When a doctor determines a patient has a brain tumor, the next step is usually surgery. Knife in hand, the surgeon is soon presented with an inevitable conundrum: how much is the right amount to cut away? Too little and, if the tumor is malignant, the patient will be subjected to more toxic chemotherapy or radiation than necessary. Too much, and the doctor will be slicing into healthy tissue—and possibly causing the patient undue brain damage.
Yet this high-stakes surgical process can be surprisingly rudimentary. “Surgeons don’t have a very good way of knowing when they’re done cutting out a tumor,” Jonathan Liu, a University of Washington assistant professor of mechanical engineering, said in a press release. “They’re using their sense of sight, their sense of touch, pre-operative images of the brain—and oftentimes it’s pretty subjective.”
Which is why research groups and companies around the world have been working to build technology that can distinguish between cancerous and non-cancerous cells, right in the operating room. A device developed by Liu’s UW research group, along with partners at the Memorial Sloan Kettering Cancer Center, Stanford University and the Barrow Neurological Institute, is on the frontlines.
The microscope, described in a paper published in Biomedical Optics Express in January, is about the size of a pen, and can quickly generate images of the tissue in question at the cellular level. It operates via “dual-axis confocal microscopy,” which means it uses a pinpoint of light to illuminate the tissue, and then the light travels down a separate collection path. This technology allows researchers to optically section through tissues, Liu explained in a video. “In other words, we’re able to visualize thin sections of tissues without having to cut it with a knife. We can actually use a light to cut through the tissues and visualize it in three dimensions.”
This could enable doctors to tell which cells to remove—and which to let be—while surgery is underway.
The new microscope’s ability to pinpoint abnormal cells could have another significant application: replacing biopsies. “Typically the only way doctors can really know if it’s cancer or not is to biopsy the tissue,” Liu, who has been working on this technology since 2010, told Crosscut.
This involves a doctor removing a sample of the person’s organ and sending it to the lab, where a pathologist prepares a slide to analyze the tissue by microscope. Not only is the process of taking the tissue invasive, the lag between extracting the sample and giving the patient his or her results can be several days—a long time to have the uncertainty of a threat like cancer weigh on you.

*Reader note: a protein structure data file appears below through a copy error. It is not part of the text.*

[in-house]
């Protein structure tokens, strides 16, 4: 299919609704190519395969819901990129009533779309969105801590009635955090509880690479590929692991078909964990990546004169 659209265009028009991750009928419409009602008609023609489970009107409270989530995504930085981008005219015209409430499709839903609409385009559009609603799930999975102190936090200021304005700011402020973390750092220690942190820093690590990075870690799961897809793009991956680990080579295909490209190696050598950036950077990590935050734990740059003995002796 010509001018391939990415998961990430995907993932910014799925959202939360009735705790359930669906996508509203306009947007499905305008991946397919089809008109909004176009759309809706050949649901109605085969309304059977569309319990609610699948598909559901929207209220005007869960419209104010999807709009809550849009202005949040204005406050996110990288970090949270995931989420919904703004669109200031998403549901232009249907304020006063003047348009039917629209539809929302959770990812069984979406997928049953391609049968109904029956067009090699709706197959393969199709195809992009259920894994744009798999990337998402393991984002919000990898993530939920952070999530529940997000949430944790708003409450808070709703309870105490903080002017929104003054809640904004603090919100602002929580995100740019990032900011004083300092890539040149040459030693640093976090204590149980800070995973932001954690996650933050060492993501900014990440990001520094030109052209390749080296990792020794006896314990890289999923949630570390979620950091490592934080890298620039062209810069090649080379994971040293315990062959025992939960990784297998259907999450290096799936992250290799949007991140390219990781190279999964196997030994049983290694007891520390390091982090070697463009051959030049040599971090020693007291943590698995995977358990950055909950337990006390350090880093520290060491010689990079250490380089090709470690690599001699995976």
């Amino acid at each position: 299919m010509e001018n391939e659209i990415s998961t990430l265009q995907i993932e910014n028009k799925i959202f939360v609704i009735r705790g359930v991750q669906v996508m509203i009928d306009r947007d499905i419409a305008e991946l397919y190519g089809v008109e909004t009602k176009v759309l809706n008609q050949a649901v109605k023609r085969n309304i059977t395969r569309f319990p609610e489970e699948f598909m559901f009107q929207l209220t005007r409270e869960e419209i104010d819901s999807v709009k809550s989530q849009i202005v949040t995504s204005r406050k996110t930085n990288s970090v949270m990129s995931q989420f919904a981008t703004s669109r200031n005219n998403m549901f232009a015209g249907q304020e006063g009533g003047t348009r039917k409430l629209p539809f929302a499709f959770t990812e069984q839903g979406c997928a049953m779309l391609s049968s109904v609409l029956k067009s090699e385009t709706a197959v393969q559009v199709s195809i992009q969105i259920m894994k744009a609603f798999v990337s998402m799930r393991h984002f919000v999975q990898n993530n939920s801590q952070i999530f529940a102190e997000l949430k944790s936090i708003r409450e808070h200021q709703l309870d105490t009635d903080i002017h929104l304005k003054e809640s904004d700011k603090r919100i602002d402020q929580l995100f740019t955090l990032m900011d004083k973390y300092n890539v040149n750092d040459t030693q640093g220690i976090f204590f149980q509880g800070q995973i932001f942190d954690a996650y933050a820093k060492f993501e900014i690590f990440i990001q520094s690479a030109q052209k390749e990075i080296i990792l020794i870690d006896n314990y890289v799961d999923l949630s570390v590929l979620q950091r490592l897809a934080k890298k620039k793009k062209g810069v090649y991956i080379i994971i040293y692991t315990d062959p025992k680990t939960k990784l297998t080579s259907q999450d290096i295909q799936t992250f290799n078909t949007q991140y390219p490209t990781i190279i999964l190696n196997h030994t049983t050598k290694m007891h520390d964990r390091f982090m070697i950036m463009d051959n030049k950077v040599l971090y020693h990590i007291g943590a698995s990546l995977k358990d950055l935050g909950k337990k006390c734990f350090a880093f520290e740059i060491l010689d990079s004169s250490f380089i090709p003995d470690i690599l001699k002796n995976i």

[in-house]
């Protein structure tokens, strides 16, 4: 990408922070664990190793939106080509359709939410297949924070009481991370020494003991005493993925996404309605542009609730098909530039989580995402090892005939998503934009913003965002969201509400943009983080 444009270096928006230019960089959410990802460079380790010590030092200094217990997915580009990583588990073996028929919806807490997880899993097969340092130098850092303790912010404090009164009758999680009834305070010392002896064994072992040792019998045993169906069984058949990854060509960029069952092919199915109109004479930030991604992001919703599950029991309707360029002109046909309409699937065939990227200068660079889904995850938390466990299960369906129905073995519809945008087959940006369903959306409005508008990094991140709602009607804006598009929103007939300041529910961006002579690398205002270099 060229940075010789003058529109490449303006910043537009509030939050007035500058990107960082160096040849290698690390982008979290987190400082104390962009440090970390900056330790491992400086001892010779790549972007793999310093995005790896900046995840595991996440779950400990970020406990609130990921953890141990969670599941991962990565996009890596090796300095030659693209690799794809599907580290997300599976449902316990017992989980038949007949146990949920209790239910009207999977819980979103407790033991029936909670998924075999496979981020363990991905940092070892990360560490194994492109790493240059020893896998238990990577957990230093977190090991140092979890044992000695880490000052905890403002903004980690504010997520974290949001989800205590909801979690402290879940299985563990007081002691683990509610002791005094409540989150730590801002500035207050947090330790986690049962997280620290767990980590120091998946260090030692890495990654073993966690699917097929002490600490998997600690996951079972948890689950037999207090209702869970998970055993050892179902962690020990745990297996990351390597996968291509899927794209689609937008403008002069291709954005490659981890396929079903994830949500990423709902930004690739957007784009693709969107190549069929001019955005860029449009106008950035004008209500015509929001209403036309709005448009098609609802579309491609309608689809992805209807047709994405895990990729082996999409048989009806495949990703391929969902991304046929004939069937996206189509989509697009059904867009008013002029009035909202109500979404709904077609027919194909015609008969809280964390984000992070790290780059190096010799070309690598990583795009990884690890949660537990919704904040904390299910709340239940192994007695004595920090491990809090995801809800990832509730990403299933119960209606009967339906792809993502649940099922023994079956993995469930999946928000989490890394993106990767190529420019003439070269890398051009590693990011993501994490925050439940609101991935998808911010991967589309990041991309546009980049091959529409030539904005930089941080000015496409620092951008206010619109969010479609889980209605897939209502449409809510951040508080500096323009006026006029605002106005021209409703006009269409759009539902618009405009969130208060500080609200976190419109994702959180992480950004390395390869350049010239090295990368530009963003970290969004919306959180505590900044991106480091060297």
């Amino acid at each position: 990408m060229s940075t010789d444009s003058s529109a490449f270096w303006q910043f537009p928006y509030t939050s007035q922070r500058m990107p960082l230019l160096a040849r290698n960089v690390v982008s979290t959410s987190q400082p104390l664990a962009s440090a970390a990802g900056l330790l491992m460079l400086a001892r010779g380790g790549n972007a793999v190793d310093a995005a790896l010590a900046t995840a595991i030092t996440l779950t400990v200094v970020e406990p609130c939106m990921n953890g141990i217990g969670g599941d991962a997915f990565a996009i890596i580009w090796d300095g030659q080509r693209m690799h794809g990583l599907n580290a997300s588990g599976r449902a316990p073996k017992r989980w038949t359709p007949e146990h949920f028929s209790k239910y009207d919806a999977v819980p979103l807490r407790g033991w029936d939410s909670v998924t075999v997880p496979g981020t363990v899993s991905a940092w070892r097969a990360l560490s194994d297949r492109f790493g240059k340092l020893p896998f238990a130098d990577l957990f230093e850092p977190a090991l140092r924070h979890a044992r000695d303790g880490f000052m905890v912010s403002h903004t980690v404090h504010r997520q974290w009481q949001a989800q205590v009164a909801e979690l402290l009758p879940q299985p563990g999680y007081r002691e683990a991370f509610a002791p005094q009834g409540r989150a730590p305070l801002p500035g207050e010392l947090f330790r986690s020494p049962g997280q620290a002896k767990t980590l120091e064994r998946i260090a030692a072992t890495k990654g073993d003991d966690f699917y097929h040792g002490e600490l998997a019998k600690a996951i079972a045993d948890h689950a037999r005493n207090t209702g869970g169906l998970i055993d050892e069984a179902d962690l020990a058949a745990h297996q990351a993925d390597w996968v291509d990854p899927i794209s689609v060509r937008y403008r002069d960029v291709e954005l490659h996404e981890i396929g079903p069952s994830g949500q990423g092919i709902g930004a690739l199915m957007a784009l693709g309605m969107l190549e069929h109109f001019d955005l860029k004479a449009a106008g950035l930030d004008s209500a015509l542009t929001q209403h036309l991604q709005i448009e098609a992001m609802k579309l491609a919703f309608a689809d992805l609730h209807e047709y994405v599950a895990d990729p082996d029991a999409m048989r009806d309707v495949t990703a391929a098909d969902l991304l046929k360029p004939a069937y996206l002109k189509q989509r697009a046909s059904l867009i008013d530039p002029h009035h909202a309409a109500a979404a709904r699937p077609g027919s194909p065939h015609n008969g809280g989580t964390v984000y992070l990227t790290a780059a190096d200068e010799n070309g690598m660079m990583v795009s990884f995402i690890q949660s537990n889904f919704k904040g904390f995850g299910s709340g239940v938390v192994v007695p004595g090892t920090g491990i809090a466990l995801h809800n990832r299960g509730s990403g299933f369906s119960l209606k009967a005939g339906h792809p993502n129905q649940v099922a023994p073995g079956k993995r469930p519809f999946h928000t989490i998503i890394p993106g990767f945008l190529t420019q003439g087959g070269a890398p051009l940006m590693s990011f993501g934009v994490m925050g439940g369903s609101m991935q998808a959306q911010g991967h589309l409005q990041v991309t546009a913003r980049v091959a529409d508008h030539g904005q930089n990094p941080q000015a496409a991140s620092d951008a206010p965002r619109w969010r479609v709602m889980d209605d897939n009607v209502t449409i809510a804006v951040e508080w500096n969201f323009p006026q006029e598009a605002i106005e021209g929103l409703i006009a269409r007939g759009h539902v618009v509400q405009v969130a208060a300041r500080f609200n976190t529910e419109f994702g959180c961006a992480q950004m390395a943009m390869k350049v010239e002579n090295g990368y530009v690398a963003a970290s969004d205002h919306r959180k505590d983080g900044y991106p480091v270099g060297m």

But the handheld microscope could noninvasively discover cancerous cells that have formed in certain organs, as it can provide images of tissue up to half a millimeter below the surface. That doesn’t sound like a lot but, according to Liu, most cancers start at the surface and then spread inward. This is especially pertinent to skin or mouth cancers: with a microscope like this, doctors and dentists could routinely and easily scan these organs, which could help diagnose cancers that form there much earlier on.
“There are a lot of lesions in our mouths that look suspicious,” Liu explained. But most of them turn out to be non-threatening, like canker sores. “They don’t want to biopsy hundreds of tissues that are most likely normal.”
So instead, dentists and oral surgeons usually wait to biopsy it until it looks really bad—by which point, if it is cancer, it has become much more difficult to treat.
The new microscope, which was funded by two grants totaling in $4.1 million from the National Institute of Health, isn’t the only one of its kind. In some ways the UW group is already behind. Caliber I.D. (formerly known as Lucid Technologies, Inc.), a medical technologies company based in Andover, Mass., came out with the handheld VivaScope 3000 in 2013, and Mauna Kea Technologies, based Paris, got FDA clearance to use their Cellvizio in the U.S. last October.
Still, Liu thinks the new microscope is up to the competition. “They all have certain tradeoffs in performance,” Liu said. He explained that their device is smaller than Caliber I.D.’s, which would make it better suited for brain tumor surgeries and easier to fit into patient’s mouths to detect oral cancer, and it provides more detailed images than Mauna Kea’s.
The UW researchers are currently in the process of assembling a second microscope, and they want to put one of them into patient use for the first time later this year (so far, their primary subjects have been lab mice).
Liu said the devices currently on the market cost $50,000 to $100,000 each. But he imagines a scenario in which they can get one of the new microscopes into the hands of every dentist across the country, which would drastically bring the costs down. And not just the costs of the gadget itself: the financial, emotional, and health costs to patients battling brain and oral cancers, too.